How to Deal with Your Whole Lotta Nothing

So recently life got kind of…funky. The schedule, the business, the personal stuff…

…all funky.

Work projects got all bunched together, with odd, quiet stretches in-between. Same thing with my writing projects. And travel. And personal engagements. And good books.

The result? Clusters of weeks where life sped along at an almost chaotic pace. Which I can handle well.

And, clusters of weeks where things…didn’t.  Where, in fact, there was a whole lotta nothing going on. Which I dooooon’t handle quite so well.

If this has happened to you, which I bet it has in at least one aspect of your life, you probably know what came next.

I grew increasingly antsy, frustrated by the silence and by my own inability to make things happen for crying out loud.

I felt helpless…like I was trapped in my nothing.


I tried to soothe myself as I had in the past, which was to turn to The Byrds and remind myself I was just in the midst of a change of seasons (Turn! Turn! Turn! baby).

The problem? The season metaphor insinuates there is at least one season happening at any given time. And, sometimes, there are two overlapping as some things come to an end and others begin.

But, for a while this time around, there was no season. The past season had wrapped up, the new season was coming up, and I was just…in-between.


And so I needed a new metaphor, which I found from the awesome writer Tosha Silver.  It has nothing to do with the change of seasons.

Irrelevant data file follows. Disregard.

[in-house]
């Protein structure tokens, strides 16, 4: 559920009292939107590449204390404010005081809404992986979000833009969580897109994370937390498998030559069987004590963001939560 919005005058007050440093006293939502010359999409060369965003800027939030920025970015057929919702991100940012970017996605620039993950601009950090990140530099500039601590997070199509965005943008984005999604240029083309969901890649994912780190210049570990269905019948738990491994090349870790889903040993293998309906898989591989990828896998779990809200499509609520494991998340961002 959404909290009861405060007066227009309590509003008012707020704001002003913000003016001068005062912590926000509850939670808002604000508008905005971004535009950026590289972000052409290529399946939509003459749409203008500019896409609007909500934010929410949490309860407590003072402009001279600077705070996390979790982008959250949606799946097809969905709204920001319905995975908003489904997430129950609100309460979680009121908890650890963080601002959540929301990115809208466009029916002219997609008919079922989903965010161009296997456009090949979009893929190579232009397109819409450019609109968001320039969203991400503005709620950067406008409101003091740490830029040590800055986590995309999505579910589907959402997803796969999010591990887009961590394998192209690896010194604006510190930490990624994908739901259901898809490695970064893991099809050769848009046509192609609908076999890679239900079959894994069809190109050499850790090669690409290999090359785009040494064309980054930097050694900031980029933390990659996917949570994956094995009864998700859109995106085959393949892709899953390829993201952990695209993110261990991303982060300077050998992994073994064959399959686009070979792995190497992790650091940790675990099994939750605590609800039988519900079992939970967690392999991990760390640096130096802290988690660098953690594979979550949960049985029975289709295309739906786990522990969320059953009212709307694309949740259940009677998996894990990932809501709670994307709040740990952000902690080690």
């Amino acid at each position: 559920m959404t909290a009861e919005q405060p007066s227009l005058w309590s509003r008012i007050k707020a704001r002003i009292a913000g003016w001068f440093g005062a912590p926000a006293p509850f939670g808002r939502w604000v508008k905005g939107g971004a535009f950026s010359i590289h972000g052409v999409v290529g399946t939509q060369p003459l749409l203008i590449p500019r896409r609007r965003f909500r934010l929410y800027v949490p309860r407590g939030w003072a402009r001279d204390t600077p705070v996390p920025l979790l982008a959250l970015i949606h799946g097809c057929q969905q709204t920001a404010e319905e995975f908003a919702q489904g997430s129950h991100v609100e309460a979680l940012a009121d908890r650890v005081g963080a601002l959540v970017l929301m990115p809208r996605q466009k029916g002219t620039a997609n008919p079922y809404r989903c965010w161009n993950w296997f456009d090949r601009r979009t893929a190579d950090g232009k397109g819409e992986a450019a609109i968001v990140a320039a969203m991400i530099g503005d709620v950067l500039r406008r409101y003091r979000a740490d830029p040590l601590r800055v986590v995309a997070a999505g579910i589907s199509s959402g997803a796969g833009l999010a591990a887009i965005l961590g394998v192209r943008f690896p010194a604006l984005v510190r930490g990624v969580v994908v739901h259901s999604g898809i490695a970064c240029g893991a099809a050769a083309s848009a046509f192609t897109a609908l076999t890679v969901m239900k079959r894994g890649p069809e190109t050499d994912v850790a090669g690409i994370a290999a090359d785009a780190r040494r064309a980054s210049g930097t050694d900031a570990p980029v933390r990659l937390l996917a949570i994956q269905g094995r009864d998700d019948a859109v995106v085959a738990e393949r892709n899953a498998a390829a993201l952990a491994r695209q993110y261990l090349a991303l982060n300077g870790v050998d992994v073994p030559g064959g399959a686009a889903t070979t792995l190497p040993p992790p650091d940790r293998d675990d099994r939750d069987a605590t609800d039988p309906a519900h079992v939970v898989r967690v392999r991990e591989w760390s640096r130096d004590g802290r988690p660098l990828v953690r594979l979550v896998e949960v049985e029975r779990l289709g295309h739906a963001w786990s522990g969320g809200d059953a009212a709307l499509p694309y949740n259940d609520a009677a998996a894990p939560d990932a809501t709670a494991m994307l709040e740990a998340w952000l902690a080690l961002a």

And everything to do with the intermission.

Many of us experience life’s intermissions now and then:

  • Like when we’re in-between jobs…
  • …or in-between cool projects at jobs…
  • …or in-between creative personal projects…
  • …or in-between meaningful partnerships…
  • …or in-between seasons of Veep.

An intermission is the time between the acts of a performance…or perhaps between two unique performances in a double-feature.

It’s a time when not much is happening…a whole lotta nothing between a set of somethings.

And it’s there for a purpose:

  • It gives us the chance to rest and refuel for the next act
  • It allows for quiet time to reflect on the things we just experienced
  • It gets us to wonder, without completely knowing, just what we’re going to experience next
  • It allows us to casually engage with others, to talk about what we’ve learned, to find out what surprised them

What we’re not supposed to do during an intermission?

Sit stubbornly in our seat and try to force the next thing immediately and push everyone else to get started before it’s time.

Yet, for those of us who are used to (and take pleasure in) constant motion and stimulation, that’s exactly what we try to do. Even though it can totally mess with the next act.

(Yes, I do realize that there are some people who love and take full advantage of the intermission. I tip my hat to you, and hope you realize you’re part of an enviable group.)

So how, exactly, might we use this intermission to make the next act even better…even if we really, really hate this time of nothing?